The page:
Toronto offers glimpse into housing pain as renovations slow

(Bloomberg) — Home contractor Anthony Sayers thought he had a budget of C$160,000 ($124,000) for a home renovation project he had agreed to do in Toronto. Then the housing market turned around and his client cut that almost in half.

“The broker came and showed them that the market was complete,” he said, explaining that clients were counting on the sale of another property to finance the renovation work. “He refused, and the money they put in, they might not get back.”

Similar stories of existing projects being scaled back or canceled, and new business slowing slightly, are proliferating throughout Canada’s once thriving home renovation industry. The tales may be a harbinger of broader fears to come.

The Canadian housing market, including renovations, has risen to more than 8.5% of GDP during the pandemic, a level not seen since the late 1980s. But with the Bank of Canada aggressively raising interest rates to control inflation, home prices are already falling and the broader real estate industry may be swaying.

“This is when we started seeing lower housing starts, lower investment in new construction, lower job opportunities,” said Stephen Brown, an economist at Capital Economics. “We expect residential investment to fall by 24% over the next 12 months, and since residential investment currently accounts for about 10% of GDP, that will subtract roughly 2.5% of GDP. We still see room for GDP. The domestic market is almost flat, thanks to a sharp rebound in exports and business investment, but it will be a close call to see if there is a recession.

With inflation at the highest level since the early 1980s, the Bank of Canada quickly raised interest rates, bringing the benchmark rate to 2.5% from 0.25% since March.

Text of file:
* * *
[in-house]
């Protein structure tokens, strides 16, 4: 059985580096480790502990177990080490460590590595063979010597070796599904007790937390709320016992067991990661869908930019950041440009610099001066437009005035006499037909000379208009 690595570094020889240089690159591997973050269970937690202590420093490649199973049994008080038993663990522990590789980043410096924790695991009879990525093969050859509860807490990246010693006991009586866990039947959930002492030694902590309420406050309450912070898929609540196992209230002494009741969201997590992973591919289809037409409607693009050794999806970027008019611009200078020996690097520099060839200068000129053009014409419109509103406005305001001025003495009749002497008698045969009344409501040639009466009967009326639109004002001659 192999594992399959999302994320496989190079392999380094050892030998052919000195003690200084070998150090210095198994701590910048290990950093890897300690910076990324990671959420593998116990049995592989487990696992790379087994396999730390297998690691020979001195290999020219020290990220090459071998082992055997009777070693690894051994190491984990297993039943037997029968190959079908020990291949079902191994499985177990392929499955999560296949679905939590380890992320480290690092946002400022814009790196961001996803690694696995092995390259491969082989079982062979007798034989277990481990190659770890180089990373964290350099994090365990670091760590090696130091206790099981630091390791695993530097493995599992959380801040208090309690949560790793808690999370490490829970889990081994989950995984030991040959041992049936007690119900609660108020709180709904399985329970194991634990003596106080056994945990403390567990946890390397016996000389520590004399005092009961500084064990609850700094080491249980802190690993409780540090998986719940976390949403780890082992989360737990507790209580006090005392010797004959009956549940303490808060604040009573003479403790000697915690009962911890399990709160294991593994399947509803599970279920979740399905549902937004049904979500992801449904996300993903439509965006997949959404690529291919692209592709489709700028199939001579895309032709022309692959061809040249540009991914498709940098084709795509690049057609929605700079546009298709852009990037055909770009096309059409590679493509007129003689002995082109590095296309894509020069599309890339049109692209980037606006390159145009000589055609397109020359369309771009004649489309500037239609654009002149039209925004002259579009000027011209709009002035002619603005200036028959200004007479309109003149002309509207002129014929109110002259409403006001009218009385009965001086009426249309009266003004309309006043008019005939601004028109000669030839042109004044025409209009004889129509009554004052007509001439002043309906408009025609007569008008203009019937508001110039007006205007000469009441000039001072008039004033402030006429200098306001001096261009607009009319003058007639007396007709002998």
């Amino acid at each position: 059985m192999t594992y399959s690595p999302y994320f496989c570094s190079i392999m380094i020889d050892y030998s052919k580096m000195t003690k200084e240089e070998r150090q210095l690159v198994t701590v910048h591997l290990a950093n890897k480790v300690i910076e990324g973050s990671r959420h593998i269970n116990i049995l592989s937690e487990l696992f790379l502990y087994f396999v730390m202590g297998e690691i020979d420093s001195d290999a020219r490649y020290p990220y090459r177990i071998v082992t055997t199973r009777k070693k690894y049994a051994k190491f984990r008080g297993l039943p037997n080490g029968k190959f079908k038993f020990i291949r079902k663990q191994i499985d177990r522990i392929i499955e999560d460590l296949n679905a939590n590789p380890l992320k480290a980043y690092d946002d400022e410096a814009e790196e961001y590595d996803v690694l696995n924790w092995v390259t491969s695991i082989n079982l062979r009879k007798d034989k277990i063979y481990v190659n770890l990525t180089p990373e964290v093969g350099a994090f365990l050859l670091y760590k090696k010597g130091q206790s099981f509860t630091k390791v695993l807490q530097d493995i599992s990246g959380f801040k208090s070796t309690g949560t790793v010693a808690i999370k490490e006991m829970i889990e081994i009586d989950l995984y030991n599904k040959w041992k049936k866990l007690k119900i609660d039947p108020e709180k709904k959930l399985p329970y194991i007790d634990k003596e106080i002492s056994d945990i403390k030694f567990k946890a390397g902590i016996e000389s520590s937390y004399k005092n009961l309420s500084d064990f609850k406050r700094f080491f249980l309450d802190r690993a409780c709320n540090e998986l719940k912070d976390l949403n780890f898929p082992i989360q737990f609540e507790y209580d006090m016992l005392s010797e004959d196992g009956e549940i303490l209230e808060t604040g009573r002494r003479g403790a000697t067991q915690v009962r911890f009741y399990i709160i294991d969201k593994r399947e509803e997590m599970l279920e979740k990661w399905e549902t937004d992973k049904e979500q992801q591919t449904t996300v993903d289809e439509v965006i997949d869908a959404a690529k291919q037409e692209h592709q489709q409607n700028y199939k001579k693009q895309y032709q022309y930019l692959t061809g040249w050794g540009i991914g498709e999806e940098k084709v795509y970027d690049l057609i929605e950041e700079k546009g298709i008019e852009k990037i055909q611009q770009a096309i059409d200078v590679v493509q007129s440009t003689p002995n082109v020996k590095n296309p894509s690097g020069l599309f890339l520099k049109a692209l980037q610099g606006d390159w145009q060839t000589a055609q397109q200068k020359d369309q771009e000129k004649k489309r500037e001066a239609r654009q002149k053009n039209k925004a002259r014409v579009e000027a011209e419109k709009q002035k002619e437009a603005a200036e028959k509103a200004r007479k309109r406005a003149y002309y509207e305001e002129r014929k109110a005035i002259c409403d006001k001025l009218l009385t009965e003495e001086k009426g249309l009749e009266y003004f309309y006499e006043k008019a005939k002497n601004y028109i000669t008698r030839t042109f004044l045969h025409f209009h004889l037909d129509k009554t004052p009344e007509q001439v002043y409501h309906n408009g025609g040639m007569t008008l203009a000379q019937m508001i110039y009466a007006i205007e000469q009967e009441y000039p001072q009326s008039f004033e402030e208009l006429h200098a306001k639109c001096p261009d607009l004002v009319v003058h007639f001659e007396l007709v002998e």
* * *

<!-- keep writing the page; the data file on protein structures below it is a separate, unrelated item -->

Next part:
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This has led to an almost immediate downturn in the housing market that only appears to be fast paced: In June, the benchmark home price in Canada posted its biggest one-month decline — 1.9% — in data going back to 2005, after a more moderate one. Drops in April and May. And as this slowdown continues, there are signs that it is trickling down to some businesses that rely on the housing market other than buying and selling real estate.

“People are scared,” said Roman Orloff, a home renovation contractor in Toronto, who said new business inquiries have fallen 40% in the past few months, and he’s heard the same thing from colleagues who do landscaping, painting and pool work. “There is a decline in the volume of inquiries.”

And much of that decline, in both the housing market and related industries, came before the Bank of Canada took its biggest step yet: the one-percentage point interest rate hike it implemented last week.

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A recent survey by BNN Bloomberg and found that 27% of homeowners have borrowed against the value of their homes through a home equity line of credit, and more than half of those still have an outstanding balance on it. Because interest rates on this type of debt usually follow moves in the central bank’s benchmark rate, these borrowers face higher costs, which means they’ll have less to spend on renewals and everything else.

Last week, Bank of Montreal economists lowered their forecast for Canadian economic growth for 2023 to 1% from 1.5%.

“If you look at the residential construction component, which is resale, renovation, new building, that component of GDP is really shrinking as we speak,” Robert Cavic, chief economist at BMO, said in an interview. “Maybe it’s the biggest factor.”

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